SSRDM: Semi-supervised recursive discriminative mixture learning (proposed approach).
In the experiments, we split the data three-fold: labeled training data, unlabeled training data, and test data. All the other approaches listed above are
We not only demonstrate the improvement in prediction performance achieved by SSRDM compared to supervised methods that ignore the unlabeled data, but we also contrast it with the generic
[Algorithm 1-1] Self-Training.
Self-Training.
Unless stated otherwise, for the mixture/ensemble approaches (i.e., BBN, RDM, and SSRDM), the maximum number of iterations (i.e., the number of BNC components) was set to ten. The test errors for the datasets (described in the next section) are shown in Table 1.
5.2.1 Gun/Point dataset
This is a binary class dataset that contains 200 sequences (100 per class) of
Weform five folds for cross validation with 10%/40% labeled/unlabeled training data and the remaining 50% for the test data, randomly . The sequences were pre-processed by Z-normalization so that the mean = 0 and standard deviation = 1. The GHMM order was chosen to be ten as it is also meaningful for describing 2?3 states for delicate movements around the subject’s side, 2?3 states for hand movement from/to the side to/from the target, 1?2 states at the target, and 2?3 states for returning to the gun holster.
The test errors (means and standard deviations) are shown in Table 1. NN-DTW with
[Table 1.] Test errors (%) for the semi-supervised settings
Test errors (%) for the semi-supervised settings
RDM by taking advantage of the large number of unlabeled data.
5.2.2 Australian Sign Language (ASL)
This UCI-KDD dataset contains about 100 signs generated by five signers with different levels of skill [31]. In this experiment, we considered 10 selected signs (“hello,” “sorry,” “love,” “eat,” “give,” “forget,” “know,” “exit,” “yes,” and “no”), forming a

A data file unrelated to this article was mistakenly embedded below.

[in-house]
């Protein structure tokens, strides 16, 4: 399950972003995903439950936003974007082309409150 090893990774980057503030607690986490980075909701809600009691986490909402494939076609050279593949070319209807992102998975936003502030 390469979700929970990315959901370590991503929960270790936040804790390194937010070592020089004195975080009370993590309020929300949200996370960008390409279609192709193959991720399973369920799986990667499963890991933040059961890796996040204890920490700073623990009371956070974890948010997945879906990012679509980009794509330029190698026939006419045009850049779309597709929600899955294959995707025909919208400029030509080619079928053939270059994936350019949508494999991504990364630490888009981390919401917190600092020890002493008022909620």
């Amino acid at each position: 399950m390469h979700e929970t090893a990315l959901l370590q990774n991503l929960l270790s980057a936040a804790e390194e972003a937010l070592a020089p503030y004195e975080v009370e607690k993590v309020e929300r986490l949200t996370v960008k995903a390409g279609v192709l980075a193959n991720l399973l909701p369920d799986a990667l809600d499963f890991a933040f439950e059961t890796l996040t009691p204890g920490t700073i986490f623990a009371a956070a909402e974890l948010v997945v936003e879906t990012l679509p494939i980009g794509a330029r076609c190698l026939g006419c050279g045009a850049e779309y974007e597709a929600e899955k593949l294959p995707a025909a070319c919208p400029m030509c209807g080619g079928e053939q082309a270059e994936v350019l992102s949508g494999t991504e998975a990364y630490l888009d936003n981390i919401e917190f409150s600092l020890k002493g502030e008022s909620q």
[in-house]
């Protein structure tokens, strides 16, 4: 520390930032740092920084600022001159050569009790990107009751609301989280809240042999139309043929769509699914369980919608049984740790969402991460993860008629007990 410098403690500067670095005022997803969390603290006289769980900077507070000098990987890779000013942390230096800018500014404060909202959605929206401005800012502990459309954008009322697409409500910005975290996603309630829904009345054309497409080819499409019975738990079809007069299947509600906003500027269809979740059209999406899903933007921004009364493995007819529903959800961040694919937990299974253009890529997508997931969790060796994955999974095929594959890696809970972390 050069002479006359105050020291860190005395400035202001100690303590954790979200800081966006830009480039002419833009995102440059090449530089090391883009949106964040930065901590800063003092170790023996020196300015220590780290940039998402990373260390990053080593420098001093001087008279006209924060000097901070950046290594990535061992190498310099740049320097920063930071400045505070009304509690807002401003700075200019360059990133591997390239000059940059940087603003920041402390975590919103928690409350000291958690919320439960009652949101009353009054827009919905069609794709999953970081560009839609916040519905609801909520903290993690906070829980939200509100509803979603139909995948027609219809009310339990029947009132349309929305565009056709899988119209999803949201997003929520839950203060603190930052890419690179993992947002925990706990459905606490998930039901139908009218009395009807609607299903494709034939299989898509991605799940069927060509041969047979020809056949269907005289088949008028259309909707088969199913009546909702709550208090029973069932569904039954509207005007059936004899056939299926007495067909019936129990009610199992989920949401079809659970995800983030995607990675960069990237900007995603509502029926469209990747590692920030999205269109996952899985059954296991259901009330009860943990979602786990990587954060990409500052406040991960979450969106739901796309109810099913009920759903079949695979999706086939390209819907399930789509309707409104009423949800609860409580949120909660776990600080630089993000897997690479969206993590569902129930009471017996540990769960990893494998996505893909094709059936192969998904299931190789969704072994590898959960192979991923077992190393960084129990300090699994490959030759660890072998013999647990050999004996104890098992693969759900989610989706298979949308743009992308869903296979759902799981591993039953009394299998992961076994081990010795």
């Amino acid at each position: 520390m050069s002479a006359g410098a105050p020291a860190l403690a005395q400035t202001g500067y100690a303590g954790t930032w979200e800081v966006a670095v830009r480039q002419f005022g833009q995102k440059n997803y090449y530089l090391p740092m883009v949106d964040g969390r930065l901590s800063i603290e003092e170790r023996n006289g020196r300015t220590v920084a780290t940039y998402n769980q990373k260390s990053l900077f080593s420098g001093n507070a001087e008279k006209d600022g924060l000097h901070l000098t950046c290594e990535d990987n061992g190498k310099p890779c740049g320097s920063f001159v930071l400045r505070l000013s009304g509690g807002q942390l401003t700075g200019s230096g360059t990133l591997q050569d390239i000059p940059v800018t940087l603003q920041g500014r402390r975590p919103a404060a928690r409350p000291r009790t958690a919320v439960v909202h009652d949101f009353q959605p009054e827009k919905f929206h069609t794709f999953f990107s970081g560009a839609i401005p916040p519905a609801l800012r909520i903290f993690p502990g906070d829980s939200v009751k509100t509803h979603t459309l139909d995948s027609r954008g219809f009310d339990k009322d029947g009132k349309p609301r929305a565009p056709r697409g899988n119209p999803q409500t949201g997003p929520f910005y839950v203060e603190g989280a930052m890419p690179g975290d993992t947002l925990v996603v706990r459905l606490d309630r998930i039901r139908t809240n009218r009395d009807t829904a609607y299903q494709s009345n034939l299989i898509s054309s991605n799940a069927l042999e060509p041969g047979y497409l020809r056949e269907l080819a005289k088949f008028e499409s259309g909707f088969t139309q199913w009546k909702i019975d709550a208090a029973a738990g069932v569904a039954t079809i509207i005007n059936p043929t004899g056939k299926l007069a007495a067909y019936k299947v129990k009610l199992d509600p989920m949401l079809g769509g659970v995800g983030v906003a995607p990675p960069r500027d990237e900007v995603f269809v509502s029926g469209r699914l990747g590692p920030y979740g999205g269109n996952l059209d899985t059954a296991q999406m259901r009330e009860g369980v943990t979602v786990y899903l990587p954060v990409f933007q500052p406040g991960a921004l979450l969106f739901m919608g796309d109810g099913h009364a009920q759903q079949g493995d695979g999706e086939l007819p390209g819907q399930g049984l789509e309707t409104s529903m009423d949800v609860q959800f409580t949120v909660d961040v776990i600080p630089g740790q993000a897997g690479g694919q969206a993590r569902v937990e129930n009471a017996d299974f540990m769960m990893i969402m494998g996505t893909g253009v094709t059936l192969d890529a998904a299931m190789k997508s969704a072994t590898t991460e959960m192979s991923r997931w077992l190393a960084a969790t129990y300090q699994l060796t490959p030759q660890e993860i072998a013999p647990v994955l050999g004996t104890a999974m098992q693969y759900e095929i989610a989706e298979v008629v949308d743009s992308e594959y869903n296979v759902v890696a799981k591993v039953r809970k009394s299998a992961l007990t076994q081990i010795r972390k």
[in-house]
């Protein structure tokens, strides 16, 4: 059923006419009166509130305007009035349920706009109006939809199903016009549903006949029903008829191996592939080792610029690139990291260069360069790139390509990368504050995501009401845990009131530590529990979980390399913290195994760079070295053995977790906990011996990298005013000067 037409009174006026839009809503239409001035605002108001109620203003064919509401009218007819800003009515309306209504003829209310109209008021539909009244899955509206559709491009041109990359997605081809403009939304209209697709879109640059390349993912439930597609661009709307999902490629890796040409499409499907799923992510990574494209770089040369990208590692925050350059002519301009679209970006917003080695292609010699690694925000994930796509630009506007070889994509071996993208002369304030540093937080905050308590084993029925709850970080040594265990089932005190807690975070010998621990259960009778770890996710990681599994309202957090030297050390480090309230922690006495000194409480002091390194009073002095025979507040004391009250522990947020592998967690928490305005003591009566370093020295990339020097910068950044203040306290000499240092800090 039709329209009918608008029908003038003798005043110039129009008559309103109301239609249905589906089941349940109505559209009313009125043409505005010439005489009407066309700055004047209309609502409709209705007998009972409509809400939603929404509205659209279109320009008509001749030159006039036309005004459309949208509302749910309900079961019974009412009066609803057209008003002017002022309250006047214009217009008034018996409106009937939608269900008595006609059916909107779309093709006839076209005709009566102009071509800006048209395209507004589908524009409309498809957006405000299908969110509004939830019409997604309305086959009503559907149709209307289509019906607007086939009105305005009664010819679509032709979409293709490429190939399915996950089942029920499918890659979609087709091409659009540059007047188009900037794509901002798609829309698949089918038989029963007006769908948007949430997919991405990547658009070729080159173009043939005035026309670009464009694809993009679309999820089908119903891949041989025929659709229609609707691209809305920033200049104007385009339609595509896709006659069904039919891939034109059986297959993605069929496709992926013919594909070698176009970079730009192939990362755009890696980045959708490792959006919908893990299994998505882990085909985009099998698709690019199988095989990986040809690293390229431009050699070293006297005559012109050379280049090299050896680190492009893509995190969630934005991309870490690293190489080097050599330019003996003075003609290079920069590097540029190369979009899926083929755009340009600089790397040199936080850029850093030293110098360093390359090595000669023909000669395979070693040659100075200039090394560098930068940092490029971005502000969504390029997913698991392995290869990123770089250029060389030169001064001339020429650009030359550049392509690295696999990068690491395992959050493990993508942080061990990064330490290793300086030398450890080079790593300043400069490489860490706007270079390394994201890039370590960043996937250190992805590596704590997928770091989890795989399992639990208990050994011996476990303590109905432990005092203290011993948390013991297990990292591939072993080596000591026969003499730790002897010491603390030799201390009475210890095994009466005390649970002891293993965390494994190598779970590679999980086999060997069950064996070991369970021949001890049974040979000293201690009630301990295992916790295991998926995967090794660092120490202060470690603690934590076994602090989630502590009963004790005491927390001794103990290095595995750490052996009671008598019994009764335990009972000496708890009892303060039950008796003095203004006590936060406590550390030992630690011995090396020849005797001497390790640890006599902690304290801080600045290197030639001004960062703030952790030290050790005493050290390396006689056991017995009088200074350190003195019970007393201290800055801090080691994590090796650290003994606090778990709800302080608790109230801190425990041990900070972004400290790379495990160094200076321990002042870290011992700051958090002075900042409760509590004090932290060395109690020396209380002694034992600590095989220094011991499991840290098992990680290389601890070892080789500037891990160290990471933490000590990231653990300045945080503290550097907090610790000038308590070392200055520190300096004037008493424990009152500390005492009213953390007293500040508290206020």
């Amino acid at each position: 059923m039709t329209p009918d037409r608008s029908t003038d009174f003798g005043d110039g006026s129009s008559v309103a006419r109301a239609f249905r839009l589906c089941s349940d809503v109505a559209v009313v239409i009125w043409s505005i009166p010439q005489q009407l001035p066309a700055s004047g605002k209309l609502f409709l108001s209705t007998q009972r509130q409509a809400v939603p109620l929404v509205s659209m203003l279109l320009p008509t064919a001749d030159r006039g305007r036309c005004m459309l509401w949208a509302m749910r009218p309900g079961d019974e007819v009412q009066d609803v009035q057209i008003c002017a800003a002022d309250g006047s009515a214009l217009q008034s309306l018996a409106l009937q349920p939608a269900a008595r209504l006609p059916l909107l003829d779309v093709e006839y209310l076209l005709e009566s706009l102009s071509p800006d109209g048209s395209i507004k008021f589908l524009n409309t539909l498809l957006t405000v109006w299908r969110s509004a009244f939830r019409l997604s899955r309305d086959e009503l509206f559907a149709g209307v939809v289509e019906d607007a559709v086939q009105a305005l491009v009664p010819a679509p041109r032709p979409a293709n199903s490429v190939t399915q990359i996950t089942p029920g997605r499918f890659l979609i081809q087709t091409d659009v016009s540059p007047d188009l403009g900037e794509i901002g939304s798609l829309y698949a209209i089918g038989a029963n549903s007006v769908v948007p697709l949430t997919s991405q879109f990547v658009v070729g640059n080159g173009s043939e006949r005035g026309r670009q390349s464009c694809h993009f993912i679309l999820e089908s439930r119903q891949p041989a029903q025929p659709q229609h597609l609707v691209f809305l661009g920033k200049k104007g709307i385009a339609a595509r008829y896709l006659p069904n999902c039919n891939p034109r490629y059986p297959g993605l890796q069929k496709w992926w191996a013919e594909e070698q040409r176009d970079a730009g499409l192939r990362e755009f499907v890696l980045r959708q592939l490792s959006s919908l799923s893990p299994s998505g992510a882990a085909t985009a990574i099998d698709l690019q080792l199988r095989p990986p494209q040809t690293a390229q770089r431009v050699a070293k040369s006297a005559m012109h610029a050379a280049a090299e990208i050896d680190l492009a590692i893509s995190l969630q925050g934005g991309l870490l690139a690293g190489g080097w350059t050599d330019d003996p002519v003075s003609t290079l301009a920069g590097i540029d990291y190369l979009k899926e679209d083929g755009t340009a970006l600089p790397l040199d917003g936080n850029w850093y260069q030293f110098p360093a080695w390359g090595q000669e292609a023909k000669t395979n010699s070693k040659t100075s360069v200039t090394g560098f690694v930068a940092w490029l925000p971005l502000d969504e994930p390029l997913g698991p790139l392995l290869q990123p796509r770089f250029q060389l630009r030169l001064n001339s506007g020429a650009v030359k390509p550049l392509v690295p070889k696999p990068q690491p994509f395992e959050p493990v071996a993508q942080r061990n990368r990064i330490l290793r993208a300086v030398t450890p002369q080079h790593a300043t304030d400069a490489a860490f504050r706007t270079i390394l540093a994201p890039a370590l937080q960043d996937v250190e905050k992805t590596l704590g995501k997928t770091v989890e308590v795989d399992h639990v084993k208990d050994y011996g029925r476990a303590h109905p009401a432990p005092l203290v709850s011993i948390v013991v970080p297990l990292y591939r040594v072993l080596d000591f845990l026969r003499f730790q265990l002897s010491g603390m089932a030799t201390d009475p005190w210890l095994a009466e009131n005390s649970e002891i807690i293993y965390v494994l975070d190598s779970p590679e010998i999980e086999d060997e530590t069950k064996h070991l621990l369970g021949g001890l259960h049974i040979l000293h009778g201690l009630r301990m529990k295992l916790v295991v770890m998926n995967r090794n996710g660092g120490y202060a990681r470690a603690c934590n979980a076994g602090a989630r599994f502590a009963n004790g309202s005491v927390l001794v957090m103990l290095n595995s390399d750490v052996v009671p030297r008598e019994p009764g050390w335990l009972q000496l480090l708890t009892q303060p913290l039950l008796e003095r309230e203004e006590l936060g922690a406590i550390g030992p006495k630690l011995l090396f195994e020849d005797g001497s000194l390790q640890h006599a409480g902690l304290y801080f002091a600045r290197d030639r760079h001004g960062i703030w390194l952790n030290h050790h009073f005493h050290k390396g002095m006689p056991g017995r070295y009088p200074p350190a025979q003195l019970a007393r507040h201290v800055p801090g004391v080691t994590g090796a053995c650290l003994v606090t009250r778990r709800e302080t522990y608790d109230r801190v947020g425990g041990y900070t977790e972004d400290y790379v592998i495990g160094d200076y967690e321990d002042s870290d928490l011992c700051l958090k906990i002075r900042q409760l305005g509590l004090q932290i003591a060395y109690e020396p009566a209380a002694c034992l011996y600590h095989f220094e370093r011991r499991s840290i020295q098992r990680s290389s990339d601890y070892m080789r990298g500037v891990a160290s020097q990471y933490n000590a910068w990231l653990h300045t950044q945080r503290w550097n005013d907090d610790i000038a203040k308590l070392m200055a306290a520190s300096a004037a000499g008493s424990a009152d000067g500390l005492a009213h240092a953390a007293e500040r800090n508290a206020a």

Results in Table 1 show the test errors averaged over the five test folds. The DTW with the best-chosen band constraint (
5.2.3 Georgia-Tech speed-control gait database
We next tested the proposed mixture learning algorithms on the human gait recognition problem. The data of interest is the speed-control gait data collected by the Human Identification at a Distance (HID) project at Georgia-Tech. The database was originally intended for studying distinctive characteristics (e.g., stride length or cadence) of human gait over different speeds [32,33]. For 15 subjects, and four different walking speeds (0.7 m/s, 1.0 m/s, 1.3 m/s, 1.6 m/s), 3D motion capture data of 22 marked points (as depicted in [32]) were recorded for nine repeated sessions. The data was sampled at 120 Hz evenly for exactly one walking cycle, meaning that slower sequences were longer than the faster ones. The sequence length ranged from approximately 100 to 200 samples. Each marked point had a 3D coordinate, yielding 66 (= 22×3) dimensional sequences.
Apart from the original purpose of the data, we were interested in recognizing
After this manipulation, we randomly partitioned the data five time into 20% labeled and 50% unlabeled training data with the remaining 30% test data. The GHMM order was chosen to be three, and the maximum number of mixture learning iterations was set to 20. As Table 1 demonstrates, the proposed SSRDM again attains the lowest errors.
5.2.4 USF human ID gait dataset
The USF human ID gait dataset consists of about 100 subjects periodically walking in elliptical paths in front of a set of cameras. We considered the task of motion-based subject identification, where the motion videos were recorded in diverse circumstances: the subject walking on grass or concrete, with or without a briefcase. From the processed human silhouette video frames, we computed the 7^{th}-order Hu moments that are translation and rotation invariant descriptors of binary images. The extracted features were then Z-normalized, yielding 7-dimensional sequences of duration ~ 200. While the original investigation of the set focused on how well the classifiers adapted to new circumstances (i.e., a different combination of covariates), we concentrated on identifying humans regardless of the covariates. For this, we chose seven humans from the database (a 7-class problem), each of which had 16 associated sequences containing all combinations of circumstances.
After randomly splitting the 112 sequences into 50% labeledtraining, 25% unlabeled-training, and 25% test sets five times, we recorded the average test errors in Table 1. The GHMM order was chosen to be three from cross validation. The maximum number of iterations for recursive mixture models was set to 20. Again, RDM and SSRDM have the lowest test errors with small variances, reaffirming the importance of the recursive estimation of discriminative mixture models when combined with the use of unlabeled data.
5.2.5 Traffic dataset